WARSAW (Reuters) - Polish state coal-mining group PGG, saved from bankruptcy last year, is struggling to meet demand for coal from its major clients after cost-cutting led to lower investment, its chief executive told Reuters.
“Now the biggest challenge for us is to restore resources and production capacities after a difficult period when we had to cut costs significantly,” Tomasz Rogala, CEO of the biggest coal miner in the European Union, said in an interview.
State-controlled PGG, previously known as Kompania Weglowa, avoided collapse last year thanks to financial support from state-run listed utilities PGE, PGNiG and Energa.
Earlier this year, PGG took over another troubled coal mining firm KHW, also with the help of the utilities.
Thanks to continued restructuring and a rebound in coal prices, PGG has swung into profit this year, but the company reduced its 2017 coal production target in July by 2 million tonnes to about 32 million tonnes.
Local media reported earlier this year that PGG may miss its 2017 production target and be forced to import coal from Russia as it had not invested enough.
Rogala declined to comment on 2017 production figures.
“We want the output this year to be the highest, but I am not able to present the exact figure. The situation at PGG is stable,” he said.
PGG is negotiating new long-term contracts on coal deliveries that would be binding from 2018, he said.
“Our goal is to sell as much coal as possible on the basis of long-term contracts, signed for an indefinite period with a two-year termination notice,” he said.
PGG’s net profit was 8 million zlotys ($2.21 million) in the first half of the year compared to a 500 million zloty loss a year earlier. Rogala expects a net profit for the whole of 2017.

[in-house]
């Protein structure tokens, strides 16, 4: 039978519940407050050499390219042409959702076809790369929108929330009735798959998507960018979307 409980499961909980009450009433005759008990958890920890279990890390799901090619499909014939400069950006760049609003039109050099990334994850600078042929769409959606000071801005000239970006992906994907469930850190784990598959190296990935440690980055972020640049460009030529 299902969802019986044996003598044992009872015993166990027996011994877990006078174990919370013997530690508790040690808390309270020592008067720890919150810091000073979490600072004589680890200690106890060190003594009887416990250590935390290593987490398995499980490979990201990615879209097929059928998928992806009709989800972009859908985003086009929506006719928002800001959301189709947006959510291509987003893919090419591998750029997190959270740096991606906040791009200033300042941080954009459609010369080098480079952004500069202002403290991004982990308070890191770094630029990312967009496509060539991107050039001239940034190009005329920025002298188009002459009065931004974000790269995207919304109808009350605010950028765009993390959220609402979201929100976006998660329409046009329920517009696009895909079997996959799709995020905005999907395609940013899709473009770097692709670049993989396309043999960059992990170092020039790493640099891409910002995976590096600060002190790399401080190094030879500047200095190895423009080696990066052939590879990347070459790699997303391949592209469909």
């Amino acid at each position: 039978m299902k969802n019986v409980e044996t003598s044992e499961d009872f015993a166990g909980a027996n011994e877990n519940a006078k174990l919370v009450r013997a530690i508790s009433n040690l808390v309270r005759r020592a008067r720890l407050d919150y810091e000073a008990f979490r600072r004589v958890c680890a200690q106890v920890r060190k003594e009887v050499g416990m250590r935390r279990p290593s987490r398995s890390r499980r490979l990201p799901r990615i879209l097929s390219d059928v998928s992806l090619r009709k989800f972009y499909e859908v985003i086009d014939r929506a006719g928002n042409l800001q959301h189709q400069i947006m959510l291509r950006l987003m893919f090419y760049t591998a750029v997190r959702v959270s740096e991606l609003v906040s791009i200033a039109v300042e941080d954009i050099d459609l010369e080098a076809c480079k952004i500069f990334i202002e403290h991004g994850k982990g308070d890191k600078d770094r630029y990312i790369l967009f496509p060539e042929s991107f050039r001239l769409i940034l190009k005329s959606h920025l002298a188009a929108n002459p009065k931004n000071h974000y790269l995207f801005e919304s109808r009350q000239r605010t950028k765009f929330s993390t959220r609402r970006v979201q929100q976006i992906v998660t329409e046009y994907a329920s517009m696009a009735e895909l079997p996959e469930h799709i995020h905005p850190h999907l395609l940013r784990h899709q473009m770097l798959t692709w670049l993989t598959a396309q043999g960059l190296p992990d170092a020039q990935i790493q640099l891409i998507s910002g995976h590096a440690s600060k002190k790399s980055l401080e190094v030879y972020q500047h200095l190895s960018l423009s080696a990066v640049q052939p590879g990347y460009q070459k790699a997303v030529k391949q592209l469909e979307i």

He denied media reports that PGG’s mines could be taken over by its biggest clients - the state-run utilities.
Poland’s dependence on coal has led to friction between the European Union, which wants to slash greenhouse gas emissions to combat global warming, and the Polish government, which sees the EU’s drive as a menace to its coal-powered energy industry.
Rogala accepted that demand for coal in Poland will likely fall in future, although he predicted coal would remain the major source of electricity production in Poland for at least 30 years.
“We cannot ignore the trends dominating Europe, which indicate the need to reduce carbon emissions and the increasing importance of renewables,” he said.
“This is why I would expect that in future the demand for coal will be smaller and we will have to adjust to it,” he said.
Poland produces more than 60 million tonnes of hard coal a year, around 1 percent of global coal output, according to PGG.
Poland generates most of its electricity from burning coal and lignite and the Law and Justice party (PiS) won an election in 2015 on promises to rescue the troubled coal mining industry and protect jobs in the sector.
More recently, the energy minister has signaled a slight shift in policy, saying Poland would not build large coal-fuelled power plants after 2024 when it finishes all those that are now scheduled or under construction.
Writing by Agnieszka Barteczko, editing by Gwladys Fouche and Adrian Croft